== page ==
Aims Despite being one of the major pathways for the spread of malignant tumours, perineural invasion (PNI) has not conclusively been shown to have an independent prognostic value for prostate cancer. Prostatic biopsy constitutes the major pathology workload in prostate cancer and is the foundation for primary treatment decisions and for this reason we aimed to estimate the prognostic value of PNI in biopsies.
Methods We followed 918 men who underwent radical prostatectomy (RP) from the prospective and population based STHLM3 study until biochemical recurrence with a median follow-up of 4.1 years. To strengthen the evidence, we combined the estimates from the largest studies targeting the prognostic value of PNI in the biopsy. We also estimated the OR of advanced stage as radical prostatectomy for PNI positive and negative men.
Results The estimated prognostic value based on our data suggested an approximately 50% increased risk of biochemical recurrence if PNI was present in the biopsy (p=0.06). Even though not statistically significant on the 5% level, this estimate is consistent with similar studies, and by combining the estimates there is in fact strong evidence in support of an independent prognostic value of PNI in the biopsy (p<0.0001). There was also an independent increased risk of advanced stage at RP for positive men (OR 1.85, p=0.005).
Conclusions The evidence supporting a clinically relevant and independent prognostic value of PNI is strong enough to be considered for pathology reporting guidelines.
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The perineural space—the potential space between neural axons and their perineural capsule—is one of the major pathways for the spread of malignant tumours.1 Perineural invasion (PNI) is broadly defined as malignant cells in, around or through a nerve, implying that tumour cells do not necessarily need to be in the perineural space, but may infiltrate anywhere within the nerve.2 It has also been proposed that for PNI to be differentiated from perineural compression in the prostate, at least one-third of the nerve circumference must be involved.3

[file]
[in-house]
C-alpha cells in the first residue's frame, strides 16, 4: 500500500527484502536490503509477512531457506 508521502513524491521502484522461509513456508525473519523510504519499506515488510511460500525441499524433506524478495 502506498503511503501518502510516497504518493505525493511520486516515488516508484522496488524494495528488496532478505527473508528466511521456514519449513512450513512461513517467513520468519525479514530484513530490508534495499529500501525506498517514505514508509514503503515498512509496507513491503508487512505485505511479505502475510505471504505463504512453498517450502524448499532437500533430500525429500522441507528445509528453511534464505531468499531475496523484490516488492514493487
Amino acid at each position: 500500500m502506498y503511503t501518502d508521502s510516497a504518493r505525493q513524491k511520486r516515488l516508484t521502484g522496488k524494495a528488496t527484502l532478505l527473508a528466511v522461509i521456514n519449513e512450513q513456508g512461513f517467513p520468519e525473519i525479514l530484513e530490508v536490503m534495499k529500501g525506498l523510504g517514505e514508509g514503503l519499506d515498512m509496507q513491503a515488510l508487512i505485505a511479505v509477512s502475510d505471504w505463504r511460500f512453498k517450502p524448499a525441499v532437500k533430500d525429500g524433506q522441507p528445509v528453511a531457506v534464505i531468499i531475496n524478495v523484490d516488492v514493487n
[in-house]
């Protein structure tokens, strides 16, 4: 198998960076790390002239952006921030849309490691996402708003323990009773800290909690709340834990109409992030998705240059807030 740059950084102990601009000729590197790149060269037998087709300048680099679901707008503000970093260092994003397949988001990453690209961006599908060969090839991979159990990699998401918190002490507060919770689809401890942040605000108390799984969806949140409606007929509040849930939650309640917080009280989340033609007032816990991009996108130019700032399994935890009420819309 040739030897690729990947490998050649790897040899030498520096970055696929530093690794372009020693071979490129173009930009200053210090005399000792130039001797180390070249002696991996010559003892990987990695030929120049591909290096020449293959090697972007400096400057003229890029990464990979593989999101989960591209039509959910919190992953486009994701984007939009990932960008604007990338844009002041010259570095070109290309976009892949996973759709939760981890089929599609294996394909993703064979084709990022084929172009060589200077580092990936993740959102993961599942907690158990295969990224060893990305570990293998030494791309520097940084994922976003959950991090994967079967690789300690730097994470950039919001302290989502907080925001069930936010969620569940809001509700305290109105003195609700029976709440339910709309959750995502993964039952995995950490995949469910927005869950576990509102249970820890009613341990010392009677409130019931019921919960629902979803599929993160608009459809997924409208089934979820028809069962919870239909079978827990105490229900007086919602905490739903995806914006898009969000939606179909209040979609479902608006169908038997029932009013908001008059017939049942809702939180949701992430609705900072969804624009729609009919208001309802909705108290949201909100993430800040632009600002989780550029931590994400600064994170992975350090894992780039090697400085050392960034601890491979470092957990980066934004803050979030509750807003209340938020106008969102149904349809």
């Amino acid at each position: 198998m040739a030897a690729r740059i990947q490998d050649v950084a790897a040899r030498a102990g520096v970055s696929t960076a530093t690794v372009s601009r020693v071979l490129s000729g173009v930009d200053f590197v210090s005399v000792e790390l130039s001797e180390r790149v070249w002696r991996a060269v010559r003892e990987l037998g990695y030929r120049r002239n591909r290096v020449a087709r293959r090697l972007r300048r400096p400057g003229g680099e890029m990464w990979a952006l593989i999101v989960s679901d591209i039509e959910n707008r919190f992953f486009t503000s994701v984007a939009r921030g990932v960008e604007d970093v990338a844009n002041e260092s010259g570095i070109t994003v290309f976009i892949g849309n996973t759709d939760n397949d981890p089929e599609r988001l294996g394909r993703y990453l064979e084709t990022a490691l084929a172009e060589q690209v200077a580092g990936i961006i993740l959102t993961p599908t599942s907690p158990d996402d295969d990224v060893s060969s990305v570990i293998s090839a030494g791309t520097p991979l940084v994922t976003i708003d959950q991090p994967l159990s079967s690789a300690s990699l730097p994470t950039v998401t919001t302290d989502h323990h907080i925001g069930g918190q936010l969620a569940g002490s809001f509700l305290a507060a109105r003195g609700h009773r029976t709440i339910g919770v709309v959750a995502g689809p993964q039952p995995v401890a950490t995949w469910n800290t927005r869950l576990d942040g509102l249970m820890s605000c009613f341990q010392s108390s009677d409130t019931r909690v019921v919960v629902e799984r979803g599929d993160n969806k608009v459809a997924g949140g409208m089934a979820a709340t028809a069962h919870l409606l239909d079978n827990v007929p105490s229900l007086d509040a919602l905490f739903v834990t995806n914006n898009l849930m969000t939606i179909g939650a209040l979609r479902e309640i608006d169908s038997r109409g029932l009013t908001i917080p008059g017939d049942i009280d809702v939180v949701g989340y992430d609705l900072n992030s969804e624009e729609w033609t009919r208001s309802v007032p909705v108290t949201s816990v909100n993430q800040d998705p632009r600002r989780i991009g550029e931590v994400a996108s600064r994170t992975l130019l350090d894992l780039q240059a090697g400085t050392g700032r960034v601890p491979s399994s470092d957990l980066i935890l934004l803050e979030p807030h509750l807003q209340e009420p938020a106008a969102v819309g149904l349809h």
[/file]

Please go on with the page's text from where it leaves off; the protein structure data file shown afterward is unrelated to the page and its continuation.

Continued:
Although PNI is recognised as an avenue for tumour spread beyond the parent organ, it is not well established as a prognostic variable in prostate cancer. In a systematic review and meta-analysis of the prognostic value of PNI, Zhang et al concluded that PNI is probably associated with shorter biochemical recurrence-free survival.4 The included studies were conducted with PNI in both in biopsy and radical prostatectomy (RP) specimen and with following primary treatment by either RP or radiotherapy. Despite the plethora of studies on this topic they did note that the results were not conclusive and concluded that formal controlled trials were needed. Most published studies to date relate to outcomes for PNI detected in RP specimens, while relatively few focus on the prognostic significance of PNI in needle biopsies.4 This is unfortunate as biopsies constitute the bulk of the pathology workload and are the basis for the decisions made regarding primary treatment.
Neither the College of American Pathologists structured reporting protocols nor the International Collaboration on Cancer Reporting guidelines require reporting of PNI in the prostate, as it is noted that there is no established evidence of its prognostic value.5 Despite this, the European Association of Urology, does recommend that the presence of PNI should be noted in the pathology report.6 In view of these conflicting recommendations, the conclusions of the meta-analysis of Zhang et al and the observation that PNI is a principal pathway of escape of prostate cancers, there is a need for additional studies to determine the prognostic significance of PNI in needle biopsies for prostate cancer.1